Survey: 44% of Americans Forced Into “Financial Cohabitation” Respondents living together to primarily afford rent report mental stress, depression, physical and emotional abuse New York, NY— A recent survey finds that many low to middle income Americans move in together out of financial need rather than personal choice, often inflicting an emotional and physical toll. When asked “are you or a friend or family member currently in a co-living arrangement mainly for financial reasons?” 44% of those surveyed replied “yes.” The NHP Foundation (NHPF), a not-for-profit provider of affordable housing, asked 500 people to describe these types of living arrangements and what, if any, hardships are associated with them. The highest percentage (52%) of those reporting a financially driven co-living situation are individuals with a total household income of less than $50,000 a year (described by The Pew Research Center as “lower-income household”), and 50% of that group entered into such situations less than two years ago. Of those queried, 51% were male and 41% female (non-binary individuals and those preferring not to say totaled less than 3% of respondents) Over half (51%) were aged 18-34, with nearly 40% aged between 35-54. Regionally, the highest percentage (65%) of those living together mainly for financial reasons reside in the West region (those states west of Texas). 54% can’t afford rent. When asked which factors most contributed to a financially motivated co-living arrangement, highlights included:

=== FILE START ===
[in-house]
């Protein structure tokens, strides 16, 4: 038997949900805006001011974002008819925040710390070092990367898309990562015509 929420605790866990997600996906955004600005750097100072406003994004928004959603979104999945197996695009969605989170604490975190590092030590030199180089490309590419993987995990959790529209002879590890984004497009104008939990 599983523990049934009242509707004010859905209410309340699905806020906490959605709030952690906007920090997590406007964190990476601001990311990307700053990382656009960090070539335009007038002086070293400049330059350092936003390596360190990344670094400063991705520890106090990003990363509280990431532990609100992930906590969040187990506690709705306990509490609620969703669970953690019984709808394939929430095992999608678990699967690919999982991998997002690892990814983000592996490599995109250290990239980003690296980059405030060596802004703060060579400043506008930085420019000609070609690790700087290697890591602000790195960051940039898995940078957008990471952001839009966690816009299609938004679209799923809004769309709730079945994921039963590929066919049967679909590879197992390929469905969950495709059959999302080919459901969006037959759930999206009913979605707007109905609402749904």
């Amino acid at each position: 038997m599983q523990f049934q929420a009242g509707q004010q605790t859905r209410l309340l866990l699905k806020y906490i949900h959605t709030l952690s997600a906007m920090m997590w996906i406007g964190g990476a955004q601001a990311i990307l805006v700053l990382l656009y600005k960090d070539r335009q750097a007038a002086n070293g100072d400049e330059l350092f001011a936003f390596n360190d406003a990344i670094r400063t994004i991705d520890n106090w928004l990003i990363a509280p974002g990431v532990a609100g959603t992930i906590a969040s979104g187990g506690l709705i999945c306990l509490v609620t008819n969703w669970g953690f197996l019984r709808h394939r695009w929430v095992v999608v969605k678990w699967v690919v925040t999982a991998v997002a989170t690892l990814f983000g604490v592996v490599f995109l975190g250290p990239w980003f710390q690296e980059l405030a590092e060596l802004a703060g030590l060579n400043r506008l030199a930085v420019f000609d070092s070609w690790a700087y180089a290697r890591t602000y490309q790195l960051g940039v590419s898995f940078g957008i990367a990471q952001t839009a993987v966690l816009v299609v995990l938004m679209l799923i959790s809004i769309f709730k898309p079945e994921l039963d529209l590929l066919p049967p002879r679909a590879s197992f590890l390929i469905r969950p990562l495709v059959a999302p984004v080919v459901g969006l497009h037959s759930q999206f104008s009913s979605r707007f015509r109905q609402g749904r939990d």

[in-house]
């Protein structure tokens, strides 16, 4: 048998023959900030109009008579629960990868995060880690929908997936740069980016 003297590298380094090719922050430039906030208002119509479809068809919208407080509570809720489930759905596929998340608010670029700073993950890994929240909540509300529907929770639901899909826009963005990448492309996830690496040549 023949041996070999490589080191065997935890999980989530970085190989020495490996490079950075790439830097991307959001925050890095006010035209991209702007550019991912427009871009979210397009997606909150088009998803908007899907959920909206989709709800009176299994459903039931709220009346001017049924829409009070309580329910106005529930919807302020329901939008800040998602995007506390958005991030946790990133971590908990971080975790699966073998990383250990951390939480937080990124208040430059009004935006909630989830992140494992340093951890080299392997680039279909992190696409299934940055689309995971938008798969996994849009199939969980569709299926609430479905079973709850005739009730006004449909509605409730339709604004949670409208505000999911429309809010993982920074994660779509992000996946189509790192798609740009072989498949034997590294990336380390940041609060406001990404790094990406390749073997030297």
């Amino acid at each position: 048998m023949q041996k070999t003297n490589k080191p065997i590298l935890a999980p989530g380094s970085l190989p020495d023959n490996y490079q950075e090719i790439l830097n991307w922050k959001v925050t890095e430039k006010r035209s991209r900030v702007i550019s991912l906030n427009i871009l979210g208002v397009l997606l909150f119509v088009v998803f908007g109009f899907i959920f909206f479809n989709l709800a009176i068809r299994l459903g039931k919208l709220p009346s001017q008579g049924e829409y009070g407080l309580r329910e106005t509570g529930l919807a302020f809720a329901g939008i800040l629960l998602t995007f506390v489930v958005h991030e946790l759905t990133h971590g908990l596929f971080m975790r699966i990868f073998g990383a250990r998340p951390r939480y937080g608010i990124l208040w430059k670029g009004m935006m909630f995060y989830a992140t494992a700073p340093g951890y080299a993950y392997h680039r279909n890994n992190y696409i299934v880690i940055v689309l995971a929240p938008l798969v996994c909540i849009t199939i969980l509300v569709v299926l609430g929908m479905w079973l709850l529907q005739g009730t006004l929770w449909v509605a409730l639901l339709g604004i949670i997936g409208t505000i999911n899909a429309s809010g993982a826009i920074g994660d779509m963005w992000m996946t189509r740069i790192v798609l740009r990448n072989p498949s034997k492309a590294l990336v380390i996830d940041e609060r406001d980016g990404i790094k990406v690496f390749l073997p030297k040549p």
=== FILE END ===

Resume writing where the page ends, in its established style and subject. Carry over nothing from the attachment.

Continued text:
• (54%) Inability to afford to pay rent independently • (48%) Job loss • (40%) Circumstances caused by Covid-19 • (35%) Shortage of available housing
According to Freddie Mac, as of the fourth quarter of 2020, the U.S. had a housing supply deficit of 3.8 million units, and in 2019, 32% of all households were “housing cost burdened,” spending 30% or more of their income on housing.
Nearly one out of every five people in financially driven housing arrangements reports emotional and/or physical abuse.
While nearly one-third (29%) of those queried consider their situation “very positive” and another third as “somewhat positive”, the final third considers
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